By Matthew Southwell
Saudi Arabia’s e-government initiatives are presenting both global and regional IT companies with numerous business opportunities.
Saudi Arabia’s e-government initiatives are presenting both global and regional IT companies with numerous business opportunities as the Kingdom attempts to join the knowledge economy.
According to Selman Al Fares, group IT director of Al Faisaliah Group, rarely a week goes by without some sort of request for either proposals or tenders being issued by the Saudi government as its sources the technology it requires to fuel its e-government drive.
“In the government there is an increasing amount of talk surrounding e-government. We are seeing some of the RFPs come out and all of these represent opportunities that need to be crystallised during 2004. There is a lot of activity that is taking place and we also see activities from the government in terms of e-commerce and creating a PKI infrastructure and the rules and regulations to govern these practices,” he says.
“This will present an opportunity for us either from the infrastructure point of view or from the solution perspective. We have our internet service provider (ISP), Awalnet, and our IT companies, so hopefully between these two we will realise many good opportunities within the Kingdom’s IT sector,” Al Fares adds.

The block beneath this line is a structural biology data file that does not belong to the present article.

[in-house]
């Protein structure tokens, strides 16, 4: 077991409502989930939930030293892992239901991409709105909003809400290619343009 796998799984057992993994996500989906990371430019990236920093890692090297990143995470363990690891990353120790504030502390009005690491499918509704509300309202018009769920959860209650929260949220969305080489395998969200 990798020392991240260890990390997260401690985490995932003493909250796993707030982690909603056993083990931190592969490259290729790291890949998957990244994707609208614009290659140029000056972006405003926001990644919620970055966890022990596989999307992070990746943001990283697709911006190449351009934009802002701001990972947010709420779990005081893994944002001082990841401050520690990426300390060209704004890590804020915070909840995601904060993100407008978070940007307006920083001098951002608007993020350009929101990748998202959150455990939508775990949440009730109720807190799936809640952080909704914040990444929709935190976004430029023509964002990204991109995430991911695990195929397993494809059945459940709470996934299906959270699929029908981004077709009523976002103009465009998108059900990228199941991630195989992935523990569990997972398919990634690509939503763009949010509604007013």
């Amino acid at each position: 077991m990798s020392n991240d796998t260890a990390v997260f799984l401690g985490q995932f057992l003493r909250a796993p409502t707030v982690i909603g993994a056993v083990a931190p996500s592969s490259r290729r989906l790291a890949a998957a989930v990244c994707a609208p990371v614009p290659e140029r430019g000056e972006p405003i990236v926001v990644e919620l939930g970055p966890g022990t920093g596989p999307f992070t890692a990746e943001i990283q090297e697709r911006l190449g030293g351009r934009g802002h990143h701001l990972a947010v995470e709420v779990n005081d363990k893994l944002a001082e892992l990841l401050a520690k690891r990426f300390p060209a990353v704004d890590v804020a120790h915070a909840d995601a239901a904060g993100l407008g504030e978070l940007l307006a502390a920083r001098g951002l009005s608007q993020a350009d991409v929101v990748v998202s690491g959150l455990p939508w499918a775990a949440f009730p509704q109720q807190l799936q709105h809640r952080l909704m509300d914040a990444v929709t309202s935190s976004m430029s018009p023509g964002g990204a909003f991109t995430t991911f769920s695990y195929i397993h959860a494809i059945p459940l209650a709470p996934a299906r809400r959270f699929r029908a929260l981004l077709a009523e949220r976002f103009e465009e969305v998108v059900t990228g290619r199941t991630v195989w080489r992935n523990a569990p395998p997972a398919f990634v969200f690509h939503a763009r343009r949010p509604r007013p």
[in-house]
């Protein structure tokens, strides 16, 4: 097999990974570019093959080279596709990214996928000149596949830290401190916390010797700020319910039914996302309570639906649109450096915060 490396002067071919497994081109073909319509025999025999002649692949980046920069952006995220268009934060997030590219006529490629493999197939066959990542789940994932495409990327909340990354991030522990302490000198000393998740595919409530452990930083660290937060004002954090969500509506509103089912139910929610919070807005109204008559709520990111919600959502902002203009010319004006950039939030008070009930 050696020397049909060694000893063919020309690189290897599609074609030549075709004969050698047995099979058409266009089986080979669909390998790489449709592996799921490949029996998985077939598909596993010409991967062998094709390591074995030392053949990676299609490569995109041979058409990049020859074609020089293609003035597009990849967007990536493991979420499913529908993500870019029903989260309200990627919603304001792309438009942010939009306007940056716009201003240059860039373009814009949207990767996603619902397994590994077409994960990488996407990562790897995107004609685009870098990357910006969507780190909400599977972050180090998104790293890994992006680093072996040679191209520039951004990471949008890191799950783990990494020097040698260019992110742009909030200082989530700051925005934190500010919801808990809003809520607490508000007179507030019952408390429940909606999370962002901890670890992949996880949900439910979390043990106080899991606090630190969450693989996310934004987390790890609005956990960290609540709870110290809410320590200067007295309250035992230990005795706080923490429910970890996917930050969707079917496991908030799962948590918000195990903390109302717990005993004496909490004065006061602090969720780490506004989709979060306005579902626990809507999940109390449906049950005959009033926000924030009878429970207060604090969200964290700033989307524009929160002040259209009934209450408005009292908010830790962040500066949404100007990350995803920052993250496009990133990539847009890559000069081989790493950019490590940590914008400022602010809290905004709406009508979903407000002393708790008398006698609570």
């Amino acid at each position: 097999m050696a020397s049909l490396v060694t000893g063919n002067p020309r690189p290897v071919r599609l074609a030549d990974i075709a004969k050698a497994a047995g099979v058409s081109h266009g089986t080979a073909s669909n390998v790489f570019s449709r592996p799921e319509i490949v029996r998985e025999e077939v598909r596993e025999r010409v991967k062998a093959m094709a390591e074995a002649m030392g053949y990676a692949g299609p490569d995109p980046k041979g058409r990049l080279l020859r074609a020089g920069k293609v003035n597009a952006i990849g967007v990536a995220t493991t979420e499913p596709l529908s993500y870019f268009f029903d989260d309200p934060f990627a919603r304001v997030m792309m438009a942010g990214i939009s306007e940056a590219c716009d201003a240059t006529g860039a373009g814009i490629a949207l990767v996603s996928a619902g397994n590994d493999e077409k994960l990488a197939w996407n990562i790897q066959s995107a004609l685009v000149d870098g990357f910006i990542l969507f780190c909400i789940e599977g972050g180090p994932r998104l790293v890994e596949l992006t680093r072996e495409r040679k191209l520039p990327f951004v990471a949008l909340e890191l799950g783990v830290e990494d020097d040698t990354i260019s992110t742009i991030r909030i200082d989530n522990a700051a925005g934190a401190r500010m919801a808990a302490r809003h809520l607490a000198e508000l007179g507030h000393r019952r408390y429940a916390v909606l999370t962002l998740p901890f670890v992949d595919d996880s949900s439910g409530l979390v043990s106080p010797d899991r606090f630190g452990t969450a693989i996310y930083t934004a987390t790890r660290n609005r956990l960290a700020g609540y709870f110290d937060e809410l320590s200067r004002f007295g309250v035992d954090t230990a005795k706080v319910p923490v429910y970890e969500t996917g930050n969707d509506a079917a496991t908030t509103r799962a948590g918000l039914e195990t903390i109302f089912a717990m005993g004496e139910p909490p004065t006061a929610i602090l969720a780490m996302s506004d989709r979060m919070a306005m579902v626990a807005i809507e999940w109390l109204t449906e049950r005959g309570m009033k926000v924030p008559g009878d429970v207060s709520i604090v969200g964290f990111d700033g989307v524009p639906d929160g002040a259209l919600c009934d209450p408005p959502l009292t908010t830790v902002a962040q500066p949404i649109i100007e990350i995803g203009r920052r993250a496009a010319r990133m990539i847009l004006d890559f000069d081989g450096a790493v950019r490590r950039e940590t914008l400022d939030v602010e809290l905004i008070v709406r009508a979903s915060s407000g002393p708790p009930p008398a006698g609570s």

However, the business opportunities being presented by Saudi’s e-government drive stretch beyond providing the Kingdom’s public sector with hardware, software and services, as the country’s private sector companies also need the tools to take advantage of the e-services being delivered. For instance, while Al Fares says there is ample hardware capacity in many Saudi companies, they still require the software to play in the digital age.
“A recent study by the chamber of commerce was designed to show how ready we [Saudi] are for e-commerce and while there is a lot of hardware capacity we now need to see some sort of solutions arena where we automate businesses in a much more robust way so they can take full advantage of what is happening,” he says.
“Although there is still quite a bit we can do on hardware, the real opportunity is on the software side where we can enable companies to automate their processes,” Al Fares adds.